Edmonton Crime Stoppers may close for business
The anonymous tip service has enough money to last four more months, says executive director
The Crime Stoppers Association of Edmonton says it's on the verge of closing, says Ambere Rosborough, the executive director for the organization in Edmonton and northern Alberta.
The organization, which takes anonymous tips from the public and passes the information on to local police, held a fundraiser on Saturday night at Uncle Glen’s Eatery and Sports Pub in Patricia Heights to bring in some much-needed funding.
Rosborough says the chapter only has about $67,000 left in the bank — enough to keep them in operations for four more months.
The cause for this trouble, says Rosborough, is a decline in individual and corporate funding over the past few years, coupled with an increase in operational costs.
Crime Stoppers does not currently receive any funding from government, she said, adding that she would like to see that change.
"For some reason the government thinks we'll always be here," said Rosborough, "And the fact of the matter is I have four months of operating budget [left], and that may not be the case."
Contribution to police efforts
Like Rosborough, Edmonton police officer Sgt. Daryl Mahoney says he’d like to see the government chip in to ensure the survival of Crime Stoppers — and he encourages Edmontonians to ask their local politicians to help out.
He says that Crime Stoppers serves an invaluable role in police operations in Edmonton and beyond.
"It’s an entirely different stream of intelligence than we would normally collect," he said of the anonymity Crime Stoppers allows, which encourages those peripheral to crimes to get in touch without fear of repercussions.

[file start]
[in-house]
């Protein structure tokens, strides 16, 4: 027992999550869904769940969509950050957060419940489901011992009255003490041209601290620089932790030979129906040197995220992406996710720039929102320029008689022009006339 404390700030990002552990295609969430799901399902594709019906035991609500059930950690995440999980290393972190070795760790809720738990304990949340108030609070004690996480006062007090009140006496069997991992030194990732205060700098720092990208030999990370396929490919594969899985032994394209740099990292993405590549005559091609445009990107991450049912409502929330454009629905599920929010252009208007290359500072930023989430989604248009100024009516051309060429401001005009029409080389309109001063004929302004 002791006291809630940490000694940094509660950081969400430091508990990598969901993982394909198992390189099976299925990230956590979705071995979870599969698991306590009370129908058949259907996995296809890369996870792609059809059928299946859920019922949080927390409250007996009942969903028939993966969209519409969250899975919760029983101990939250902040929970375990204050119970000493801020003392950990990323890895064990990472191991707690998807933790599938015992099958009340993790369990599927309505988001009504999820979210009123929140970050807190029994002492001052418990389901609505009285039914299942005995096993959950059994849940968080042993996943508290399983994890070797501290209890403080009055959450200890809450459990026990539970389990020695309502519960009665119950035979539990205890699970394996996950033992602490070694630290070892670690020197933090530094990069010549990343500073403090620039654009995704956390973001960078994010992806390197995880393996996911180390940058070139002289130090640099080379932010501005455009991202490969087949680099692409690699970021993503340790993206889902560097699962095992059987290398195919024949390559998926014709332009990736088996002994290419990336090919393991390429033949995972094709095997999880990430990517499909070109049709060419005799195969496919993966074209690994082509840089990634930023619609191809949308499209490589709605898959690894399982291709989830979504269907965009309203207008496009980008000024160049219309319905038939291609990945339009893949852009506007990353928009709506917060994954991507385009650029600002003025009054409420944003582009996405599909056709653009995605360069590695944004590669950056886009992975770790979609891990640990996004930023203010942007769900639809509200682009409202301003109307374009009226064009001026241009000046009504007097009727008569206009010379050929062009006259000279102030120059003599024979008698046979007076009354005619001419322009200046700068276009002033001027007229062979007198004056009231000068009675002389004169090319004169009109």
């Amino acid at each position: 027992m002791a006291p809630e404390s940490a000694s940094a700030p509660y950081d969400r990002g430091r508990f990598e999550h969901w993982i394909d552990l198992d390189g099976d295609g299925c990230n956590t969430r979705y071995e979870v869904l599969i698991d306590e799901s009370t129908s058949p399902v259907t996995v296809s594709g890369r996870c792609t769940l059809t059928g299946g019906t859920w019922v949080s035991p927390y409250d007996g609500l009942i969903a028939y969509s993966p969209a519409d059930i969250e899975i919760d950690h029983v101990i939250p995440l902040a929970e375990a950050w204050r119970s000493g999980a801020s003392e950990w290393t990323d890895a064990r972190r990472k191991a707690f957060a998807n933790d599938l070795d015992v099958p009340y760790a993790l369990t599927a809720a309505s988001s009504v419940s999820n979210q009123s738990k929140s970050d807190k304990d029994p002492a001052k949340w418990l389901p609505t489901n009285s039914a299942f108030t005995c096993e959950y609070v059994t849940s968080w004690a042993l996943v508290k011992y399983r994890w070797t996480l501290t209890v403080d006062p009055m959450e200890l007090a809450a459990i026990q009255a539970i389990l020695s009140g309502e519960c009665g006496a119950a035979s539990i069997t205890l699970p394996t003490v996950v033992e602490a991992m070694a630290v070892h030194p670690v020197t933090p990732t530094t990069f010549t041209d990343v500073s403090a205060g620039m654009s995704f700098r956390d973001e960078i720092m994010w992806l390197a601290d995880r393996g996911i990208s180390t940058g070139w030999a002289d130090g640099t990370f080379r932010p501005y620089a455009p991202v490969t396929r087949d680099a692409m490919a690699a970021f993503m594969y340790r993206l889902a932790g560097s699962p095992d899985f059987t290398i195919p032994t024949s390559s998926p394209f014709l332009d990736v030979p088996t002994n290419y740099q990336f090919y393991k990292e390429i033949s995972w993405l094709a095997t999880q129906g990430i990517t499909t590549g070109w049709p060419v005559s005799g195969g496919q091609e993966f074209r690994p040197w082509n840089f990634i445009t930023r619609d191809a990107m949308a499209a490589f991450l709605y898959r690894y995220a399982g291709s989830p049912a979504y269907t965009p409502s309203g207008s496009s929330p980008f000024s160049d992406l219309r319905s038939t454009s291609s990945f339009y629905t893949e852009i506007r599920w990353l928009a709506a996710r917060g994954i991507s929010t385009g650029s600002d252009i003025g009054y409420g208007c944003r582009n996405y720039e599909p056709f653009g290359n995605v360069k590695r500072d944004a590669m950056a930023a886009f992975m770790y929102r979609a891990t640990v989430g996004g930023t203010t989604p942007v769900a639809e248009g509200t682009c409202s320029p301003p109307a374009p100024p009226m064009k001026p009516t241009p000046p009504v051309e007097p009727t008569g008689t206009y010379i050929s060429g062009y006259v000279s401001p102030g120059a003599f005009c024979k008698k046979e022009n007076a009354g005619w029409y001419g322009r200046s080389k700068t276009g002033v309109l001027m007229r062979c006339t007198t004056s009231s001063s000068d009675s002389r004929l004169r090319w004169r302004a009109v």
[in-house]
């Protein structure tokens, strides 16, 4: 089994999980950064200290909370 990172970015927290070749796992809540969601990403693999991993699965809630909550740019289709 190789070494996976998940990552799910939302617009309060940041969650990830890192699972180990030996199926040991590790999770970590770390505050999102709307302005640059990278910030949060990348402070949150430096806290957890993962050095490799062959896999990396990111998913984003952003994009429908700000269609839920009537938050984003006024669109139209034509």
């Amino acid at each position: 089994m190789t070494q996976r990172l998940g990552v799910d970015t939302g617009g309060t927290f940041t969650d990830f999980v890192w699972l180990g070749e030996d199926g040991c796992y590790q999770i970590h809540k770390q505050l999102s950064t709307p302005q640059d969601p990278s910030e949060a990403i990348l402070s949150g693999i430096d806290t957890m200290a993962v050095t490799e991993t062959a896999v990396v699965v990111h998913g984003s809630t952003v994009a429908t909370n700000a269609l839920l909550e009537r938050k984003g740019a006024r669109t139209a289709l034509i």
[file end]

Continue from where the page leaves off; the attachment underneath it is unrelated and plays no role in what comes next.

"If we suddenly lost Crime Stoppers," said Mahoney, "we would lose the jilted girlfriend. We would lose the competitor in the drug trade. We would lose somebody who was forced to assist in a body disposal or dumping of a stolen car and it’s eating at their conscience but they can't come forward. We would lose all of that if Crime Stoppers ceased to exist."
"It’s the only anonymous form of talking to the police."
Mahoney also appreciates the multi-jurisdictional nature of Crime Stoppers, which allows for the instantaneous transmission of tips around the world.
He says losing the service would impact police operations ranging from gathering simple warrants to investigating major crimes like homicides.
"As a citizen who lives in Edmonton, I think there’s extreme value in Crime Stoppers," said Mahoney. "As a police officer, I’ve been involved where I’ve had tips from Crime Stoppers that have led to arrests.
"I would hate to see [it] disappear," he added, "We learn things that we wouldn't learn any other way."
Making a difference
Katie Suvanto sits on the board at Crime Stoppers, but that is not why she says it changed her life.
Eight years ago, the organization helped solve a crime for her. She says a man grabbed her while she was walking to work one morning.
"I was very fortunate in that I was able to fight him off — but it changed my life forever."
Suvanto says that Crime Stoppers got in touch with her very soon after she reported the attack.
"They told me that they wanted to do a re-enactment of my story," she said, "and I didn’t even hesitate."
Shortly after the re-enactment aired, the man who attacked her was caught, says Suvanto, adding that he had also instigated similar attacks on 14 other women before he was arrested.
Suvanto says that her life would have been very different, had Crime Stoppers not offered to help tell her story.
"Without it, I wouldn’t be able to get up in the morning and move on with my life," she said.
And because she knows first-hand how big a difference the organization can make, Suvanto says she is "terrified" that Crime Stoppers will run out of cash.
"Our job... is to make sure that we raise a ton of money to make sure something like this stays in the community," she said. "We need it."
By the numbers
The anonymous tip line has been in service in the region for about 30 years, and in that time, has helped make 7,000 arrests in Edmonton and northern Alberta.
Rosborough says that Edmonton Crime Stoppers alone takes about 80 perpetrators and $24,000 worth of drugs off the streets every year, in addition to contributing information for up to 30 weapons charges annually.
Rosborough is proud of these statistics, which she says show how vital the service Crime Stoppers truly is.
"We know we make a big different in closing cases."
"We’re the only place you can go to to give information anonymously," said Rosborough. "Anyone can give a tip, they call in totally anonymously — totally safe."
"Edmonton would be a much more dangerous place [without us]."